Rip the Search and Rescue Dog
Contributor: Alan Chanter
A stray mixed-breed terrier, Rip was found wandering about after a bombing raid in Poplar, London, England, United Kingdom by an air raid warden named Mr. E. King. King soon adopted the dog and he became the mascot of the Southill Street Air Raid Patrol. Despite having no training, Rip had a talent for locating people trapped in bomb damaged buildings. He would sniff and scratch for signs of life before barking to attract attention.
Such was his skill that Rip became the ARP Service's first official search and rescue dog. In 12 months during 1940-41 it is reckoned that he rescued over 100 Blitz victims in London. His success was partially responsible for prompting the training of many more search and rescue dogs by the end of the war. Rip was awarded the PDSA Dickin medal in July 1945, which is the animal equivalent of the Victoria Cross. His citation read: "For locating many air raid victims during the Blitz of 1940."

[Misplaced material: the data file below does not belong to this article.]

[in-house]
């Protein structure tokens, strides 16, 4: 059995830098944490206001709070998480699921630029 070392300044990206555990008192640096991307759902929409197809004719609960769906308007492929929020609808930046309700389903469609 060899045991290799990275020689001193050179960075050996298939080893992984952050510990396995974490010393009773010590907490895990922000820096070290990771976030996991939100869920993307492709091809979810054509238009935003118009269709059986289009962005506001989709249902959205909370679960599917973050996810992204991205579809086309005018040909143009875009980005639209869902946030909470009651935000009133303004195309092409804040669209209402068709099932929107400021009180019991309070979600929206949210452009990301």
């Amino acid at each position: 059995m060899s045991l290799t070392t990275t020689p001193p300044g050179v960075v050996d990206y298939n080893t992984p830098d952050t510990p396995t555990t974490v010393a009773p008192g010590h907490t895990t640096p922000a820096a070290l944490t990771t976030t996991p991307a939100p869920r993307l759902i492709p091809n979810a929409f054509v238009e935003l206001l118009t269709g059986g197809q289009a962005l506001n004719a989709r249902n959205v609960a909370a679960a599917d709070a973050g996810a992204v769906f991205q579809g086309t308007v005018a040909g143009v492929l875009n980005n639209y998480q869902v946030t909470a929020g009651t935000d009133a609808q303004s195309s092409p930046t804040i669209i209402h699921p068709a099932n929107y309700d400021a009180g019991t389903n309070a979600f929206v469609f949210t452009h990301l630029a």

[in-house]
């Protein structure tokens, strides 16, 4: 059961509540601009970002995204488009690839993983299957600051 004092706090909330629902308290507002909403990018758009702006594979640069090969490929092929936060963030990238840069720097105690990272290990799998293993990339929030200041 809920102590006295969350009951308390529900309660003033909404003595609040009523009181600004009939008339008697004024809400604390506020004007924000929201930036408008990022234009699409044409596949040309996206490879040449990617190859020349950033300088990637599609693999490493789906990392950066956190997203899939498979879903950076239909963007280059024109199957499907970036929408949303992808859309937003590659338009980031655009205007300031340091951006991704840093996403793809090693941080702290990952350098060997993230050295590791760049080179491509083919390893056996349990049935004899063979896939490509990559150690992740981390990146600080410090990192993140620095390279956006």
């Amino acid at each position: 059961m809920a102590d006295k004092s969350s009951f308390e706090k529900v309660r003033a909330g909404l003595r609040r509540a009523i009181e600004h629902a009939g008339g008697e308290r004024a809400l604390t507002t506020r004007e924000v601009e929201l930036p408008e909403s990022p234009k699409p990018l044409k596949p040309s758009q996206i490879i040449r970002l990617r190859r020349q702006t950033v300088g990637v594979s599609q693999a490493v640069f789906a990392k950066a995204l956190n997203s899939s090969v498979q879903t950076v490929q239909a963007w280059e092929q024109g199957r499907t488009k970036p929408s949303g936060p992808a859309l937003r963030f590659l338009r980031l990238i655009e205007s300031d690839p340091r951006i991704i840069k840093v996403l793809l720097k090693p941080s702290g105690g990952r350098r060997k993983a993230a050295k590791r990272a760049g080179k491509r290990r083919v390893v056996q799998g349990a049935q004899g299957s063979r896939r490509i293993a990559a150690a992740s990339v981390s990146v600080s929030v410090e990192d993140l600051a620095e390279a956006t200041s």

Rip wore his Medal on his collar until the day he died in 1946. He is buried at PDSA's Animal Cemetery in Ilford, Essex, England. Rip's headstone reads: "We also serve - for the dog whose body lies here played his part in the Battle of Britain". His medal was sold at auction in London on 23 April 2009 fetching a record price for a Dickin Medal of Â£24,250.
Charles Cinger (Editor): The Blitz (Future Publishing Ltd, 2021)
Wikipedia: Rip (Dog)
Last Major Update: Jun 2021
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Lt. Gen. Lewis B. "Chesty" Puller, at Guadalcanal